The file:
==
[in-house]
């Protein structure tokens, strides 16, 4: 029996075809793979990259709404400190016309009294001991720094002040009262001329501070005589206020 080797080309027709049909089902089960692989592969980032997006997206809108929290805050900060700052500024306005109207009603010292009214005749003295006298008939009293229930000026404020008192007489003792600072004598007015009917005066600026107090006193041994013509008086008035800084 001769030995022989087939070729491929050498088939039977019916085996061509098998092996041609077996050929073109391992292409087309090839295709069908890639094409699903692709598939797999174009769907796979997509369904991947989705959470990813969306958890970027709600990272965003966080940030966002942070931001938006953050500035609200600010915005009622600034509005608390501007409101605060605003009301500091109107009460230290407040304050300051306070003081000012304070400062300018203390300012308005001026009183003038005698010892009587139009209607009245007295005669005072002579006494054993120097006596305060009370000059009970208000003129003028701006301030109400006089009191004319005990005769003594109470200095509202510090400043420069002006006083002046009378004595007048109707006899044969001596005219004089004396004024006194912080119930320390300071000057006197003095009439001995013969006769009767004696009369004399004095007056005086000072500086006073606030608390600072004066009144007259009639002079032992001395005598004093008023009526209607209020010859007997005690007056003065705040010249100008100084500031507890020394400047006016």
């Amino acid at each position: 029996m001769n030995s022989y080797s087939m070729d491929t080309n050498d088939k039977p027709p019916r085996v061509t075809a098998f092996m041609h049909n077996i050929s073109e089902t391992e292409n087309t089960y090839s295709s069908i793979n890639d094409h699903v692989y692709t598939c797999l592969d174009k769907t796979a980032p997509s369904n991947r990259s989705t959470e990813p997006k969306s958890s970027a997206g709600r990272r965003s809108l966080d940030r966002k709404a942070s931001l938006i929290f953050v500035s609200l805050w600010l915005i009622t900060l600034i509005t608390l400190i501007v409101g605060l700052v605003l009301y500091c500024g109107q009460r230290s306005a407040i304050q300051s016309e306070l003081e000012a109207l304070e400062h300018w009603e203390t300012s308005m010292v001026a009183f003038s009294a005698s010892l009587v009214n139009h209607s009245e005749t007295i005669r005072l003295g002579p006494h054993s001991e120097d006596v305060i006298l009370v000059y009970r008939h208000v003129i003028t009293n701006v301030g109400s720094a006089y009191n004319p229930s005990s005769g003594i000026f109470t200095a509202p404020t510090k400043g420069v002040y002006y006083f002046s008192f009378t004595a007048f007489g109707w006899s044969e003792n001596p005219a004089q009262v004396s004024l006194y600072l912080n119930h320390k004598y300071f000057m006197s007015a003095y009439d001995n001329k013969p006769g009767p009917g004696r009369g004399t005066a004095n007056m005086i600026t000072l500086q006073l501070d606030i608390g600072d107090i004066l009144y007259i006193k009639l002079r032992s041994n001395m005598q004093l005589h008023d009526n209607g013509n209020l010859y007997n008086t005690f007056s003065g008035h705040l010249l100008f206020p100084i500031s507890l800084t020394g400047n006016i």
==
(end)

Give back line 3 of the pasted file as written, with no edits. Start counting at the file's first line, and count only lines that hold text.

């Amino acid at each position: 029996m001769n030995s022989y080797s087939m070729d491929t080309n050498d088939k039977p027709p019916r085996v061509t075809a098998f092996m041609h049909n077996i050929s073109e089902t391992e292409n087309t089960y090839s295709s069908i793979n890639d094409h699903v692989y692709t598939c797999l592969d174009k769907t796979a980032p997509s369904n991947r990259s989705t959470e990813p997006k969306s958890s970027a997206g709600r990272r965003s809108l966080d940030r966002k709404a942070s931001l938006i929290f953050v500035s609200l805050w600010l915005i009622t900060l600034i509005t608390l400190i501007v409101g605060l700052v605003l009301y500091c500024g109107q009460r230290s306005a407040i304050q300051s016309e306070l003081e000012a109207l304070e400062h300018w009603e203390t300012s308005m010292v001026a009183f003038s009294a005698s010892l009587v009214n139009h209607s009245e005749t007295i005669r005072l003295g002579p006494h054993s001991e120097d006596v305060i006298l009370v000059y009970r008939h208000v003129i003028t009293n701006v301030g109400s720094a006089y009191n004319p229930s005990s005769g003594i000026f109470t200095a509202p404020t510090k400043g420069v002040y002006y006083f002046s008192f009378t004595a007048f007489g109707w006899s044969e003792n001596p005219a004089q009262v004396s004024l006194y600072l912080n119930h320390k004598y300071f000057m006197s007015a003095y009439d001995n001329k013969p006769g009767p009917g004696r009369g004399t005066a004095n007056m005086i600026t000072l500086q006073l501070d606030i608390g600072d107090i004066l009144y007259i006193k009639l002079r032992s041994n001395m005598q004093l005589h008023d009526n209607g013509n209020l010859y007997n008086t005690f007056s003065g008035h705040l010249l100008f206020p100084i500031s507890l800084t020394g400047n006016i």